Sunday, March 4, 2012

"A Separation": Modern Tragedy



I couldn't wait. Stereotype of the loud Black moviegoer be damned! I needed to get a million ideas out. As the movie credits rolled, they all came rushing out. 


My friend and I immediately launched into a heated debate/discussion/comparison of what we saw. The conversation spilled out into the hallway, up the stairs, out Lincoln Center Movies, and up the street for several blocks. The only reason we stopped talking was to look for a place to sit down so we could continue arguing about the movie. 


"A Separation" isn't just a seasonal movie, but one of the most powerful movies of this generation. The story isn't a drama or suspenseful in the usual ways. It's aim is a lot higher and it hits the mark most of the time. "A Separation" is a tragedy. 




The story seemed pretty mundane. Simin, an educated Iranian woman, wants to leave Iran and take her family away. Her husband, Nader, refuses to leave his Alzheimer-stricken father behind. Fearing a loss opportunity, Simin files for divorce. Nader is ambivalent to her efforts -not because he doesn't care about his wife of 14 years- but because his pride won't let him express his love. Offended by the filing, he sits in court allowing the proceedings to go on. But the grounds for divorce are not warranted. The case is dismissed and Simin's daughter, Termeh, can't leave the country without her father's permission. By simply refusing to act one way or the other, Nader wins the case by default. 






Seeking to put pressure on him, Simin decides to move back home with her mother. Unwilling to apologize or reconcile, Nader decides to hire someone to take care of his father now that his wife is gone. He hires a very religious woman to take care of his father. But the demented old man proves too much for the caretaker, who also happens to be pregnant. A tragic accident ensues (but not for the reasons it initially seems) and it triggers Nader being brought to trial for harming the pregnant woman.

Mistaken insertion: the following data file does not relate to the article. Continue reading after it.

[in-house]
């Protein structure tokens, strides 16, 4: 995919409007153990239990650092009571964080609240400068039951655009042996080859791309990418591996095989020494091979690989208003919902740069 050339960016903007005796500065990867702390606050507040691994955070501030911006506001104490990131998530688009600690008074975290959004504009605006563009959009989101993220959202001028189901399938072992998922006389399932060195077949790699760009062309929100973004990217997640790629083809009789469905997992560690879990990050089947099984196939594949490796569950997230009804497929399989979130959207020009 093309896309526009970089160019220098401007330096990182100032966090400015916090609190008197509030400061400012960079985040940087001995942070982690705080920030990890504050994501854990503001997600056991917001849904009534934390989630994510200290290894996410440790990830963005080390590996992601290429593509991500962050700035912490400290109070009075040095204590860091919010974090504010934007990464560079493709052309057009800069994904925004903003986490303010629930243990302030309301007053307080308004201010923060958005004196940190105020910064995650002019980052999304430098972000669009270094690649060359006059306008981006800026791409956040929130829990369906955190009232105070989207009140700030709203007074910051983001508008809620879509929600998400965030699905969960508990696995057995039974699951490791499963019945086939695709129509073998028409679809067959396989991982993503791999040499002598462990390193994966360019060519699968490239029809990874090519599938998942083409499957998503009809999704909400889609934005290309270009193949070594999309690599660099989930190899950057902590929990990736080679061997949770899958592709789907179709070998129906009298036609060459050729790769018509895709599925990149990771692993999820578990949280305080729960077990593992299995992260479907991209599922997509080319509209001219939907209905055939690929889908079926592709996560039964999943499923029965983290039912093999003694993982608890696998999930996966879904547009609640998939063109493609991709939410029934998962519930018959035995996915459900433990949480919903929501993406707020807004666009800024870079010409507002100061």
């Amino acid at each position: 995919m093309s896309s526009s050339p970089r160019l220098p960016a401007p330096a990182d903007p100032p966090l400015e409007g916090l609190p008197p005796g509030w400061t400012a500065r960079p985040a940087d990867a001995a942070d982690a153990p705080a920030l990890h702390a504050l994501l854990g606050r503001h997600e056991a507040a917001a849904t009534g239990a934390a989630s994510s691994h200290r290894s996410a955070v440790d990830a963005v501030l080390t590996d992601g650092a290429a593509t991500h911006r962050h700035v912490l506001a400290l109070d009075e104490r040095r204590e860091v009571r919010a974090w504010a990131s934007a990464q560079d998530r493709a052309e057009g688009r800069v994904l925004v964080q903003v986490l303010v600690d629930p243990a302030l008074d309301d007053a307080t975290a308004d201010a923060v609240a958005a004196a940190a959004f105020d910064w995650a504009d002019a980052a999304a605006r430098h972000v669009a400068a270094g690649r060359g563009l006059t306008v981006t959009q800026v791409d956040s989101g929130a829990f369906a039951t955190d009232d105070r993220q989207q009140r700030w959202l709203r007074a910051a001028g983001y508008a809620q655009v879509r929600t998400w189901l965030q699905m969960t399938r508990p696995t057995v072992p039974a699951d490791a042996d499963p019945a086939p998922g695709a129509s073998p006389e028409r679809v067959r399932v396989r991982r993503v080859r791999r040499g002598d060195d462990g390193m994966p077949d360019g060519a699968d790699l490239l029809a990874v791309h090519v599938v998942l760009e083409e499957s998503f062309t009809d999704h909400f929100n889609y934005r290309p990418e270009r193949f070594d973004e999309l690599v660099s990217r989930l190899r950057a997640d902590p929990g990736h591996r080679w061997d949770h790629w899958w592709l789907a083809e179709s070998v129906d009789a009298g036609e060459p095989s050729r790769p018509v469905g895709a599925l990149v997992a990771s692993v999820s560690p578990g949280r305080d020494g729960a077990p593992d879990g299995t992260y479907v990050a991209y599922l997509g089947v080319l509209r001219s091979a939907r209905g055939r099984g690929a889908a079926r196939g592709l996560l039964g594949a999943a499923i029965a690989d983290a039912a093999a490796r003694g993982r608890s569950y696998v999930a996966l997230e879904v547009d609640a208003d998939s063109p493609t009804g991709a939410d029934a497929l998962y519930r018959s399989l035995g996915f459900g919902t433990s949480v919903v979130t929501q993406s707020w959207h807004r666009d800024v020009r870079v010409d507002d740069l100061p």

The pregnant woman's has a husband who is deeply in debt and religious fanatic. He's angry and quick to bring up the wrath of God. But it is the slow steady injustice of man and society which gets turned against every one in the movie, bit by bit. "A Separation" is about the divide that begins with a husband and wife, and then quickly spreads to the household, the surrounding neighborhood, the school, and entire community. 


All the polite rules and laws are slowly violated. It's never intentional or in a flagrant way. Everyone is reasonable at the core, even the religiously fanatic husband has his air-tight logic. But no one is willing to compromise. Even when wives and sisters reach out to each other, there's always an asterik mark by the apology. Nothing is ever forgotten or forgiven. You realize that this is a society in which everyone is always on trial and presumed guilty. The characters shows no deep remorse or compassion, but only anxiety followed by condemnation and fear. Filed complaints are countered and accuser becomes the accused and must defend their actions. When they are convicted, they beg for forgiveness but the judge coolly stares down at his papers and says 'my hands are tied.' 


The ultimate point I took away from "A Separation" is what the title means. It doesn't just mean divorce and a split of family. The director is talking about the ultimate separation: the one from God.  In a world separated from God, there can only be fear, condemnation, and tragedy. Fueled by their own righteousness, the tragic characters embark upon a doomed mission of justice. But there can be no true justice in a separated world. There is only soul-crushing bureaucracy, dysfunctional families, and isolation. Under these conditions, a fully-empowered human soul can't exist. Society's iinstitutions -family, justice, education, health care- slowly chip away at the individual's integrity. 






In the end, all of the characters become loners. They have been set loose into the world and are at a loss for meaning. The separation from God makes them condemned by their own actions and choices. That is the tragedy. God didn't condemn them. Man condemns himself. 


As that last realization unfolded before me, I sat there amazed. This was a 21st century tale on par with "The Crucible" or "Oedipus Rex." It made me reflect on my own life and behaviors. As we walked down the street, I  wondered how many times I was living my life in the characters in the movie: anxious, quick to pass judgment, and separated from my Divinity. What could ensue from this behavior except my own tragic condemnation? How many times a day am I playing out my own tragedy?





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